It’s Not You – It’s Me
The time has come to talk about leaving. After nearly two years, my sojourn in Singapore is coming to a close. But, before I talk about where I’m going, I want to say a few things about this city I still call home. The place of expats and foreigners in Singapore society is the subject […]
The time has come to talk about leaving. After nearly two years, my sojourn in Singapore is coming to a close. But, before I talk about where I’m going, I want to say a few things about this city I still call home.
The place of expats and foreigners in Singapore society is the subject of much debate. Some will want me to say this is the reason I’m leaving Singapore, but it isn’t. Yes, Singapore is going through a period of change, which is uncomfortable at times for those of us not born here. I’ve had my share of unpleasant moments. But, that’s not why I’m leaving.
Others might want me to say I’m going because of the lack of freedoms in this nation; the restrictions on artists, or the all pervasive role of government in the creative industries. I have strong opinions about this. But, again, this is not why I’m leaving.
And, I’m not leaving because of the climate, as much as I’m prone to complain about the relentless heat and drenching rain. I adapted to far harsher weather in Delhi and I’m fortunate to enjoy regular visits to Adelaide, where I get to revel in some decent winter weather (and occasionally a little spring and autumn air as well).
I’m leaving because my spouse has been offered an amazing chance to work in a great city, a city I have often dreamed of living in. When I look at her, when I look my daughter, when I look at us as a family and when I think about my artistic journey this far, I simply cannot say no.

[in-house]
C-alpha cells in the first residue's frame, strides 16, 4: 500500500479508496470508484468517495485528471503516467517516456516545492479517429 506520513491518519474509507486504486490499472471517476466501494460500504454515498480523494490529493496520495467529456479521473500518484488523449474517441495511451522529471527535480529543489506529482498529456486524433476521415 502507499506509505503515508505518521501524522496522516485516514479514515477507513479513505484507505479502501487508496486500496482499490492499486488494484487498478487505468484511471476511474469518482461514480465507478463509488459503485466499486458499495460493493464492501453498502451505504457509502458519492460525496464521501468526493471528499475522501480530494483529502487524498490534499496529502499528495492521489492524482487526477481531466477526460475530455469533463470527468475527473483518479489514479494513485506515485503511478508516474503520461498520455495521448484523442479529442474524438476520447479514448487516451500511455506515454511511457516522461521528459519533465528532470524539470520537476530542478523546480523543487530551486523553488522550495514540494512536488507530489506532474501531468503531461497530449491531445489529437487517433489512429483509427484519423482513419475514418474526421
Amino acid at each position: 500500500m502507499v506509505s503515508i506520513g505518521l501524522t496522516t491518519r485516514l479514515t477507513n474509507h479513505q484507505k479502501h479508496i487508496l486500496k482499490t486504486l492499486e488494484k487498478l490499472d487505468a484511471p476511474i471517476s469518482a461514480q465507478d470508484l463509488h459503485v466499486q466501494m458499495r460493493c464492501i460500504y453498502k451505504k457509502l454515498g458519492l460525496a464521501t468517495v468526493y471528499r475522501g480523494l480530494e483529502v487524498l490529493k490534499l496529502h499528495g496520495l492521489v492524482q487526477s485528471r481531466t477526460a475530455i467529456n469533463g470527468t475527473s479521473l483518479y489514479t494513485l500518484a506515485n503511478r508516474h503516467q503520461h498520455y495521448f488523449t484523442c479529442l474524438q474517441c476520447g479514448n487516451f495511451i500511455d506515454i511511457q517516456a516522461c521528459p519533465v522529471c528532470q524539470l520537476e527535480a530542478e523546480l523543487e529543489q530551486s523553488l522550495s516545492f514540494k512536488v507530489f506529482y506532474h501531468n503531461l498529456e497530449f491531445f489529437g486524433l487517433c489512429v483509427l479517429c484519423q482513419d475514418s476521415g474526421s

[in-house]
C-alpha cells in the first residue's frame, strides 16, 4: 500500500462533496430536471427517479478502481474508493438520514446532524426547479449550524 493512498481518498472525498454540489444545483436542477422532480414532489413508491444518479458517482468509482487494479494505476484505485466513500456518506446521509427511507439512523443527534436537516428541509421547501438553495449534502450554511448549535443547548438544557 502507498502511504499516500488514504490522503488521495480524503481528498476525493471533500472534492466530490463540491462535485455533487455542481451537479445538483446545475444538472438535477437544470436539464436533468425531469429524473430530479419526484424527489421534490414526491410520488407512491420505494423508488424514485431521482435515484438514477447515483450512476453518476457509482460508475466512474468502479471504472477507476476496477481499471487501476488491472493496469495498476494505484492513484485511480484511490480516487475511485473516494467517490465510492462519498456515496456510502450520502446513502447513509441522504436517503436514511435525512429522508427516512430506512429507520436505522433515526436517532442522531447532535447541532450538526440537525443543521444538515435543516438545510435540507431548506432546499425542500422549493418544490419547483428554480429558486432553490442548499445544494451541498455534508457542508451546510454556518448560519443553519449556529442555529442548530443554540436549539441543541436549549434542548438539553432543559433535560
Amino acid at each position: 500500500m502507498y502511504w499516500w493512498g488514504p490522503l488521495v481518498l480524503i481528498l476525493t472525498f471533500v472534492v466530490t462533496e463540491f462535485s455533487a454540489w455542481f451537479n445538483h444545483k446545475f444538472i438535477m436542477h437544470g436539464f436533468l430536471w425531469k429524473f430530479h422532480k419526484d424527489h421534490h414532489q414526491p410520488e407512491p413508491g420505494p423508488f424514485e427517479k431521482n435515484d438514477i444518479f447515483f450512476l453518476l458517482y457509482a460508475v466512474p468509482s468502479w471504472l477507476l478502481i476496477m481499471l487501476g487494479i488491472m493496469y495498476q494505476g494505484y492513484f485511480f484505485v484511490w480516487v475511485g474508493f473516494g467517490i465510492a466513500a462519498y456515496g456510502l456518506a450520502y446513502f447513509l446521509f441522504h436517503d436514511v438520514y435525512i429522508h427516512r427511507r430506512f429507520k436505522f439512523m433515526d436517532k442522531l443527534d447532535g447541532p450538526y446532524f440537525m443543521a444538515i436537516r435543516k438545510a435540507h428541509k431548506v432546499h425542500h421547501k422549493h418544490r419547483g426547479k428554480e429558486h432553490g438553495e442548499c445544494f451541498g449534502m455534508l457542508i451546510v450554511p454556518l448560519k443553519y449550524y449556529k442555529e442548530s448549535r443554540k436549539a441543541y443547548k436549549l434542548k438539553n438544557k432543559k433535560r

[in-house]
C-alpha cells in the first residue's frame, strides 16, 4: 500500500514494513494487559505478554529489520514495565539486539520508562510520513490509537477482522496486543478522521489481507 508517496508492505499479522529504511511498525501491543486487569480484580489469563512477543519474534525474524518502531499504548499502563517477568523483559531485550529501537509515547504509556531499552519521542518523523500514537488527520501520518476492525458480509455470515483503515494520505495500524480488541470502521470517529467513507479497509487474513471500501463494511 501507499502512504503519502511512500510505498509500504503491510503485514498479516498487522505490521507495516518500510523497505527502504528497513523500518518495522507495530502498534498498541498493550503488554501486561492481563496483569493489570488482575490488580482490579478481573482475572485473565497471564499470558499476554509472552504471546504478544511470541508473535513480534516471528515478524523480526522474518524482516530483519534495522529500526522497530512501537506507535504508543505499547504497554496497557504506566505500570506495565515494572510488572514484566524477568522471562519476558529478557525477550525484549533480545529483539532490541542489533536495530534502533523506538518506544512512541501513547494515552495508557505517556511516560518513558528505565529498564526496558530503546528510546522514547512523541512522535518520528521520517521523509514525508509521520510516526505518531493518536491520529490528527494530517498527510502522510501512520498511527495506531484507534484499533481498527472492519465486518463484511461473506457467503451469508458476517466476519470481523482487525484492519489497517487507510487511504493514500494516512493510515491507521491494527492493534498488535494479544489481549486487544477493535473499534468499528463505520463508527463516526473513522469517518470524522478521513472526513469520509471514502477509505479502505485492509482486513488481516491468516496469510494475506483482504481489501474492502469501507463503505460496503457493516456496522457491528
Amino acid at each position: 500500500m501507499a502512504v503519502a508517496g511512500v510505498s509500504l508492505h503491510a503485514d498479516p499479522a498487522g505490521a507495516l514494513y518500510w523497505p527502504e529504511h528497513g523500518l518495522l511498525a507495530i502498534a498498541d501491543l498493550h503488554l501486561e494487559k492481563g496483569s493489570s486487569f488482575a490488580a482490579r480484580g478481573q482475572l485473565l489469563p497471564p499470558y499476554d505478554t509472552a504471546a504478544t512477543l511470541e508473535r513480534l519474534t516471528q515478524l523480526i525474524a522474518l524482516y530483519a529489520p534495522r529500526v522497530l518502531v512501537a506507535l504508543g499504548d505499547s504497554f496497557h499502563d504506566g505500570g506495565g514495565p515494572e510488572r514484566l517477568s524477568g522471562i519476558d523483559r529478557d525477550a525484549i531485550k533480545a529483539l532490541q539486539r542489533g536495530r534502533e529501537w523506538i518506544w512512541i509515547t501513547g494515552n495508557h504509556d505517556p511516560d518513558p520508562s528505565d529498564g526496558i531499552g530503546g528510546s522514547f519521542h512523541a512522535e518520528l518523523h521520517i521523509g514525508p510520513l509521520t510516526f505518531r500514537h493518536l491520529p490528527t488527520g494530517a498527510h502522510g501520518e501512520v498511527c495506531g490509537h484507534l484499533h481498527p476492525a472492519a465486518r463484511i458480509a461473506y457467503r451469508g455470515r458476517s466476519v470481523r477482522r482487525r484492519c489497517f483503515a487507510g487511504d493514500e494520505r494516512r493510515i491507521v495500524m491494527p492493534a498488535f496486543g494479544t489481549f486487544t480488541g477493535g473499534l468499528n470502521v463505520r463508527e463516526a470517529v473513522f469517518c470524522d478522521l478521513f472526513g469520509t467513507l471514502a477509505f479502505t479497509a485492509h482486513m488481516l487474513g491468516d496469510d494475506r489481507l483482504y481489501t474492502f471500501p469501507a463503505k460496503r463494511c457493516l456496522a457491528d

I feel very different to the way I felt leaving Hong Kong. After five years in that city I was exhausted. The pollution, the cramped living conditions and the ever increasing influence of China had rubbed the charm off living in Hong Kong. And, I had come to believe, however good the economic opportunites were in Hong Kong, I was always going to struggle to grow creatively.
Singapore has been a very different experience. I’ve had space here to sort out my life and to move in new artistic directions. Regardless of the social and political issues in Singapore, when I’m in my studio (and offline) I feel freer and more able to work than I did in Hong Kong. And, I’ve had a physical environment, including clean air and pleasant urban trails near home, that has given me time to think and space to become physically healthier.
I’m a better person for having had these two years in Singapore.
And, that’s why, despite the hassles, problems and issues, I could imagine living here again in the future. I don’t want to downplay how challenging the next few years will be for everyone in Singapore. But, the hysteria in the mainstream and online media all too often overlooks how peaceful and conducive to creative work this place can be.
On many of my lunch breaks I’ve walked down a clean, tree-lined path to my local hawker centre, where I’ve eaten tasty food in a casual environment. Often, I would marvel at the diversity of this place, representing not just all the ethnic groups that make up Singapore, but also the social groups as well; retirees, young families, construction workers, school and university students. I would then walk home, listening to the wind and the birds while watching the sun flicker through the branches above. I would often use this time to let my imagination run wild, before returning to work the hours I had left till my daughter came home from school.
This space, to think, to dream, to mingle and relax before returning to my tasks will be part of my enduring memory of Singapore. I will cherish it for the weeks I have left here and miss it when I go.